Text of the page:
>>> age.update()
>>> print age.render()
<input type="text" name="age" value="25" />

However, there is an option to turn off all request data:

>>> age.value = '39'
>>> age.ignoreRequest = True
>>> age.update()
>>> print age.render()
<input type="text" name="age" value="39" />


Creating and Using Field Widgets
--------------------------------

An extended form of the widget allows fields to control several of the
widget's properties. Let's create a field first:

>>> ageField = zope.schema.Int(
... __name__ = u'age',
... title = u'Age',
... min = 0,
... max = 130)

We can now use our simple widget and create a field widget from it:

>>> ageWidget = widget.FieldWidget(ageField, age)

Such a widget provides ``IFieldWidget``:

>>> interfaces.IFieldWidget.providedBy(ageWidget)
True

Of course, this is more commonly done using an adapter. Commonly those
adapters look like this:

>>> @zope.component.adapter(zope.schema.Int, TestRequest)
... @zope.interface.implementer(interfaces.IFieldWidget)
... def IntWidget(field, request):
... return widget.FieldWidget(field, widget.Widget(request))

>>> zope.component.provideAdapter(IntWidget)
>>> ageWidget = zope.component.getMultiAdapter((ageField, request),
... interfaces.IFieldWidget)

Now we just have to update and render the widget:

>>> ageWidget.update()
>>> print ageWidget.render()
<input type="text" name="age" />

There is no initial value for the widget, since there is no value in the
request and the field does not provide a default. Let's now give our field a
default value and see what happens:

>>> ageField.default = 30
>>> ageWidget.update()
Traceback (most recent call last):
...
TypeError: ('Could not adapt', <Widget u'age'>,
<InterfaceClass z3c.form.interfaces.IDataConverter>)

In order for the widget to be able to take the field's default value and use
it to provide an initial value the widget, we need to provide a data converter
that defines how to convert from the field value to the widget value.

>>> from z3c.form import converter
>>> zope.component.provideAdapter(converter.FieldWidgetDataConverter)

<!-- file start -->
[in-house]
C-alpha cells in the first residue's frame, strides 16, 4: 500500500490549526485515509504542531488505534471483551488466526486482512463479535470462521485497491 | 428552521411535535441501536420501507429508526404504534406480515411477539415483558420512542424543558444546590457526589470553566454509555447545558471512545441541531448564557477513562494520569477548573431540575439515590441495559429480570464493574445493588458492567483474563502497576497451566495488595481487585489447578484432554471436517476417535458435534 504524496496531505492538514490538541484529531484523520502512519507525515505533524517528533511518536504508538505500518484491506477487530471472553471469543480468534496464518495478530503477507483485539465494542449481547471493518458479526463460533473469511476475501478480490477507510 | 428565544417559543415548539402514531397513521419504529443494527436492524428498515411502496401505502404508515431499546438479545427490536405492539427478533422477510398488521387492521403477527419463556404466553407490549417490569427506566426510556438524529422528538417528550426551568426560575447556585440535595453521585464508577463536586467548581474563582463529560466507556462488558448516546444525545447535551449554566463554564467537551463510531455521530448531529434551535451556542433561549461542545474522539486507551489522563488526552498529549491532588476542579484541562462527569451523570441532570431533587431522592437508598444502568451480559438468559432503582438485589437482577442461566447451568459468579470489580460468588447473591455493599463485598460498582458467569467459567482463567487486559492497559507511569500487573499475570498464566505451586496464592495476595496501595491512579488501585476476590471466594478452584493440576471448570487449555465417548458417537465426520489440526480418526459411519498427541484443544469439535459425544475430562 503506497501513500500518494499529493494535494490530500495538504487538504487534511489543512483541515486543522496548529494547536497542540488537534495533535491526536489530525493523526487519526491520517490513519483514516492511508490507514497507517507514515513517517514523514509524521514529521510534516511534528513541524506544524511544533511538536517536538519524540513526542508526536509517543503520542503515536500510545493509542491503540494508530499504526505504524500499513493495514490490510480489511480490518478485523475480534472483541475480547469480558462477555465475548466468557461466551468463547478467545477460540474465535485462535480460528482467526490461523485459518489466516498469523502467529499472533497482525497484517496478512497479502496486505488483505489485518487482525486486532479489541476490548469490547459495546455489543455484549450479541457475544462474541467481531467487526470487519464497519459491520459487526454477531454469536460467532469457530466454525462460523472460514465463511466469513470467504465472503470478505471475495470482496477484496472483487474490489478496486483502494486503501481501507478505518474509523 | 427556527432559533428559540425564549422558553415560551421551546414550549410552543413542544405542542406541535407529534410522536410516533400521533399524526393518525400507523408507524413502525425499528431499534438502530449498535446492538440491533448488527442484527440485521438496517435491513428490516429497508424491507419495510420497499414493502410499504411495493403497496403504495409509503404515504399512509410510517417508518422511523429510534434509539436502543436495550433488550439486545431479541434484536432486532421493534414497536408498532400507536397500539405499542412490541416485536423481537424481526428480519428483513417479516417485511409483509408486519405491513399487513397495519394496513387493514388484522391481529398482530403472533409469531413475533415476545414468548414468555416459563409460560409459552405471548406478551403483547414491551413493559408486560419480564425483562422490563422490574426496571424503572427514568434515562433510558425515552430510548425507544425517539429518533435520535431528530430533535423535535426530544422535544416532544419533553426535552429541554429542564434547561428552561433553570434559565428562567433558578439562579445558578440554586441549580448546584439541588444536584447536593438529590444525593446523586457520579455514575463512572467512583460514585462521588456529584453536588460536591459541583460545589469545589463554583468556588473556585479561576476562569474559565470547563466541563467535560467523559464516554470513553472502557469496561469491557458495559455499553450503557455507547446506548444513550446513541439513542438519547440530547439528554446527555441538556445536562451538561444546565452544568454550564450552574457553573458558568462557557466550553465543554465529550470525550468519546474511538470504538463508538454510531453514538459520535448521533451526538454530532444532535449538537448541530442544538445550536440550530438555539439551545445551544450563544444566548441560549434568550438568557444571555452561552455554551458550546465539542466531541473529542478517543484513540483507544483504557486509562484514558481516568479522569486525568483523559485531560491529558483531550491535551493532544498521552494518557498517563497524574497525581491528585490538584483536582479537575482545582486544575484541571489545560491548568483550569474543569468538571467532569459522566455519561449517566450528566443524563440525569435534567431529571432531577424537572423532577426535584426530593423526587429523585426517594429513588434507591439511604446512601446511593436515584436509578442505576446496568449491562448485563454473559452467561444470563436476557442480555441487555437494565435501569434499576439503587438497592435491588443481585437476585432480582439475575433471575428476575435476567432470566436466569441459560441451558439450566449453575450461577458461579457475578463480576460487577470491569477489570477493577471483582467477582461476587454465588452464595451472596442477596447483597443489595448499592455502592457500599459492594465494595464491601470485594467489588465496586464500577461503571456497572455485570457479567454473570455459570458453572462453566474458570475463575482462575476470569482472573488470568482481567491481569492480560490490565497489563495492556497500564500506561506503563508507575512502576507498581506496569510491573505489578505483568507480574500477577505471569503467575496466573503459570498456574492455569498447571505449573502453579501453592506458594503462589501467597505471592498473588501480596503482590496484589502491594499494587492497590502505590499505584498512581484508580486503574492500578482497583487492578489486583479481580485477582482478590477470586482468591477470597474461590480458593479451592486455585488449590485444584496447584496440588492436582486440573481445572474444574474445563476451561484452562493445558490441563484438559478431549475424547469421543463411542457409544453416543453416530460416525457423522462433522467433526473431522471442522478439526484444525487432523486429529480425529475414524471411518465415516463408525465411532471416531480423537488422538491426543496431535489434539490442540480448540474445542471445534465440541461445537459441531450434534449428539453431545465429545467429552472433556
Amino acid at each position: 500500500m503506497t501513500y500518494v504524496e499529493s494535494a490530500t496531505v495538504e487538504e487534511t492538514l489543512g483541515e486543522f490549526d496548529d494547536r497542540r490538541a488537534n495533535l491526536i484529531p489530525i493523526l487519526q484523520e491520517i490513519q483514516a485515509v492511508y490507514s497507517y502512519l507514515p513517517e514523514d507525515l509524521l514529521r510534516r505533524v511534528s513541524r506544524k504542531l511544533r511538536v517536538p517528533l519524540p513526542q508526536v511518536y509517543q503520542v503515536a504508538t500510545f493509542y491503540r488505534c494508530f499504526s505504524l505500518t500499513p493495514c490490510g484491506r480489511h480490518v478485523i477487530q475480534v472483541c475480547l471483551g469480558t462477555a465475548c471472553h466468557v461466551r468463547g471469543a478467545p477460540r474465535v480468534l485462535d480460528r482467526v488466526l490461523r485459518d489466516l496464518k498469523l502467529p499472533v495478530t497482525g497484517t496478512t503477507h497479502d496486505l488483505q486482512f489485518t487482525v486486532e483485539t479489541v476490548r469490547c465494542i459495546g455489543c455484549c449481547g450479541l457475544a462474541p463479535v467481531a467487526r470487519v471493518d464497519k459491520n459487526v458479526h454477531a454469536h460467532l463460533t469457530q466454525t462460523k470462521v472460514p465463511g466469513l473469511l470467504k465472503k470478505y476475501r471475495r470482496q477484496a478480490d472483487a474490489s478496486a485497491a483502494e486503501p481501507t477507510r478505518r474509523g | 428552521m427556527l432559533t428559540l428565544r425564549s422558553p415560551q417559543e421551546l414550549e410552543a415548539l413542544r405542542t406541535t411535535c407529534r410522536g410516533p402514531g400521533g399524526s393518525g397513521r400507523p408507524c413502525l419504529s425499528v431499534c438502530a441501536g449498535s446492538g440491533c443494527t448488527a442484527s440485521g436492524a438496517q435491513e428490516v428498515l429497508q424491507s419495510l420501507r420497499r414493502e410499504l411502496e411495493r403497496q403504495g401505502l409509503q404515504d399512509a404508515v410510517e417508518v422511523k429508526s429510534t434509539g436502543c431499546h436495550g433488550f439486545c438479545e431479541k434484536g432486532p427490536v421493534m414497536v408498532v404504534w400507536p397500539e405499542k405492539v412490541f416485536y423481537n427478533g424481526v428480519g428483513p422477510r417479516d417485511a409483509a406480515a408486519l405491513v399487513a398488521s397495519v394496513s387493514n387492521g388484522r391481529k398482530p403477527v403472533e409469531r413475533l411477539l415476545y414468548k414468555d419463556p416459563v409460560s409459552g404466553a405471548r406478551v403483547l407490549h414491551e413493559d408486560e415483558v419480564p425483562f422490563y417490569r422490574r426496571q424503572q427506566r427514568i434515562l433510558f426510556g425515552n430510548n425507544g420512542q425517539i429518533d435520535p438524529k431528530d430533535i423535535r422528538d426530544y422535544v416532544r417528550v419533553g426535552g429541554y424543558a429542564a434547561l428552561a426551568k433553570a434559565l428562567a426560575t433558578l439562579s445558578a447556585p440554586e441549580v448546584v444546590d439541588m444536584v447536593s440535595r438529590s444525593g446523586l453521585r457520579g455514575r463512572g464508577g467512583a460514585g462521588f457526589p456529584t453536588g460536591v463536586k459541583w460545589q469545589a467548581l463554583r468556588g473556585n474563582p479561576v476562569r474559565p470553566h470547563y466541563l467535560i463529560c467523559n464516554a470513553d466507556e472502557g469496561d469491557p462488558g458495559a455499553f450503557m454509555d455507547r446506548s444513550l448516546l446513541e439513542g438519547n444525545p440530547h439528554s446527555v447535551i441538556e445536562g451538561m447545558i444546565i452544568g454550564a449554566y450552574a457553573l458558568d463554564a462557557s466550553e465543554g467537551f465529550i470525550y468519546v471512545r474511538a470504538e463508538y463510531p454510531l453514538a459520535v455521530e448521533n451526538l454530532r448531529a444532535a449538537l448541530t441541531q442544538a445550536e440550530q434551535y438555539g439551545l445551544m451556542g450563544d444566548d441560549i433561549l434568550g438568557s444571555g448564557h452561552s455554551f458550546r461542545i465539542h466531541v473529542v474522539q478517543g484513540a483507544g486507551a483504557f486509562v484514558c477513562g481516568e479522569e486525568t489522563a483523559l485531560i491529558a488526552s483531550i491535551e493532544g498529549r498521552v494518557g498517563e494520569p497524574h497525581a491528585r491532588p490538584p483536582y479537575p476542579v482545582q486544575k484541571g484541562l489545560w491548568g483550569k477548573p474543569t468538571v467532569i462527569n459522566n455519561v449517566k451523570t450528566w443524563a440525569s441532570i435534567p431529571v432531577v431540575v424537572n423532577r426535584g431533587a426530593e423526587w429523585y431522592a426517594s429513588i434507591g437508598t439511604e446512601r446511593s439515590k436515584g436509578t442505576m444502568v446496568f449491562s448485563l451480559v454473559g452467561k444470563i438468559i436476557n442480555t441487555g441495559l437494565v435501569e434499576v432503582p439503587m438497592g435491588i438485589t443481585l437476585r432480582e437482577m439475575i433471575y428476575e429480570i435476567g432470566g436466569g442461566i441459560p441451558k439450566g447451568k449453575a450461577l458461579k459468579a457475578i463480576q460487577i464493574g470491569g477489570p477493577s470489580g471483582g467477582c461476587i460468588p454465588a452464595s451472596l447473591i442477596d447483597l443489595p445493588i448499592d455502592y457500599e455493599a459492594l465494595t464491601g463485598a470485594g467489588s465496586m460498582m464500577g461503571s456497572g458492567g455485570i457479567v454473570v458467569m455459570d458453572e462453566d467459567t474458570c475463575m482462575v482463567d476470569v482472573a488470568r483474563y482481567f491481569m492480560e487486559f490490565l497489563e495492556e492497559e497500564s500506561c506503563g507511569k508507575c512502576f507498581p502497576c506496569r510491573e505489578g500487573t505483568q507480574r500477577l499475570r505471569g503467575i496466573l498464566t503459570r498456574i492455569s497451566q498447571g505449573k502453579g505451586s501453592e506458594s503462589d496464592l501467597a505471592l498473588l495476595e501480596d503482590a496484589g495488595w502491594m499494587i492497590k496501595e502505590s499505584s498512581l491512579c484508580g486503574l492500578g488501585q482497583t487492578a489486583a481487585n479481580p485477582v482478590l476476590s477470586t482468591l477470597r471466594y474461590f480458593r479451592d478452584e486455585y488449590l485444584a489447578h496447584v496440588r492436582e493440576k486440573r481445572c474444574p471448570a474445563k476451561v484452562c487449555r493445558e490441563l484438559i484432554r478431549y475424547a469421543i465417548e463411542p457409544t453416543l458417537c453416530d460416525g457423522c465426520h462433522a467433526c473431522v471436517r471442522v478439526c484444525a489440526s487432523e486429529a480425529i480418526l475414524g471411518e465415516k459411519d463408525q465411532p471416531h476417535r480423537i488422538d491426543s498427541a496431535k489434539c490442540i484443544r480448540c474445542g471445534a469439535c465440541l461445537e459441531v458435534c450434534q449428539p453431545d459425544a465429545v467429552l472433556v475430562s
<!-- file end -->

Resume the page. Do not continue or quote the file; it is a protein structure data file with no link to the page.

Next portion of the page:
>>> zope.component.provideAdapter(converter.FieldDataConverter)

>>> ageWidget.update()
>>> print ageWidget.render()
<input type="text" name="age" value="30" />

Again, the request value is honored above everything else:

>>> ageWidget.request = TestRequest(form={'age': '25'})
>>> ageWidget.update()
>>> print ageWidget.render()
<input type="text" name="age" value="25" />


Creating and Using Context Widgets
----------------------------------

When widgets represent an attribute value of an object, then this object must
be set as the context of the widget:

>>> class Person(object):
... age = 45

>>> ageWidget.context = Person()
>>> zope.interface.alsoProvides(ageWidget, interfaces.IContextAware)

The result is that the context value takes over precendence over the default
value:

>>> ageWidget.request = TestRequest()
>>> ageWidget.update()
Traceback (most recent call last):
...
ComponentLookupError: ((...), <InterfaceClass ...IDataManager>, u'')

This call fails because the widget does not know how to extract the value from
the context. Registering a data manager for the widget does the trick:

>>> from z3c.form import datamanager
>>> zope.component.provideAdapter(datamanager.AttributeField)

>>> ageWidget.update()
>>> print ageWidget.render()
<input type="text" name="age" value="45" />

The context can be explicitely ignored, making the widget display the default
value again:

>>> ageWidget.ignoreContext = True
>>> ageWidget.update()
>>> print ageWidget.render()
<input type="text" name="age" value="30" />

Again, the request value is honored above everything else:

>>> ageWidget.request = TestRequest(form={'age': '25'})
>>> ageWidget.ignoreContext = False
>>> ageWidget.update()
>>> print ageWidget.render()
<input type="text" name="age" value="25" />


Dynamically Changing Attribute Values
-------------------------------------

Once widgets are used within a framework, it is very tedious to write Python
code to adjust certain attributes, even though hooks exist. The easiest way to
change those attribute values is actually to provide an adapter that provides